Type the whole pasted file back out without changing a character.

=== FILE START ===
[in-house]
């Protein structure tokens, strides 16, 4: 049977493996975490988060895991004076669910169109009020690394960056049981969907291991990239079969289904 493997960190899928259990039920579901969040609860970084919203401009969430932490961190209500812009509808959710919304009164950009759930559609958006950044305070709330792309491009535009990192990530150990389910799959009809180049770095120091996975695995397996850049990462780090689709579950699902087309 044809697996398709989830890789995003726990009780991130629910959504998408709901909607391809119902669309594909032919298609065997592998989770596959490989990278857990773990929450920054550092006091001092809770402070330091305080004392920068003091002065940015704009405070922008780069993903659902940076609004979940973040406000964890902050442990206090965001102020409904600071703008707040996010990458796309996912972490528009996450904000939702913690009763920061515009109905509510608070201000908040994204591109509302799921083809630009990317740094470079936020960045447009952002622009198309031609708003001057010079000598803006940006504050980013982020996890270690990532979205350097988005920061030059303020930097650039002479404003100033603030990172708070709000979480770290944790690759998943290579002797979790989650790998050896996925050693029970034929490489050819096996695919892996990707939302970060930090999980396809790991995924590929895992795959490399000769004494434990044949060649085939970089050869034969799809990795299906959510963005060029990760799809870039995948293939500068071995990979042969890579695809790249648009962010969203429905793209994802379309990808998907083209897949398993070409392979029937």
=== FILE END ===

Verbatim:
[in-house]
């Protein structure tokens, strides 16, 4: 049977493996975490988060895991004076669910169109009020690394960056049981969907291991990239079969289904 493997960190899928259990039920579901969040609860970084919203401009969430932490961190209500812009509808959710919304009164950009759930559609958006950044305070709330792309491009535009990192990530150990389910799959009809180049770095120091996975695995397996850049990462780090689709579950699902087309 044809697996398709989830890789995003726990009780991130629910959504998408709901909607391809119902669309594909032919298609065997592998989770596959490989990278857990773990929450920054550092006091001092809770402070330091305080004392920068003091002065940015704009405070922008780069993903659902940076609004979940973040406000964890902050442990206090965001102020409904600071703008707040996010990458796309996912972490528009996450904000939702913690009763920061515009109905509510608070201000908040994204591109509302799921083809630009990317740094470079936020960045447009952002622009198309031609708003001057010079000598803006940006504050980013982020996890270690990532979205350097988005920061030059303020930097650039002479404003100033603030990172708070709000979480770290944790690759998943290579002797979790989650790998050896996925050693029970034929490489050819096996695919892996990707939302970060930090999980396809790991995924590929895992795959490399000769004494434990044949060649085939970089050869034969799809990795299906959510963005060029990760799809870039995948293939500068071995990979042969890579695809790249648009962010969203429905793209994802379309990808998907083209897949398993070409392979029937």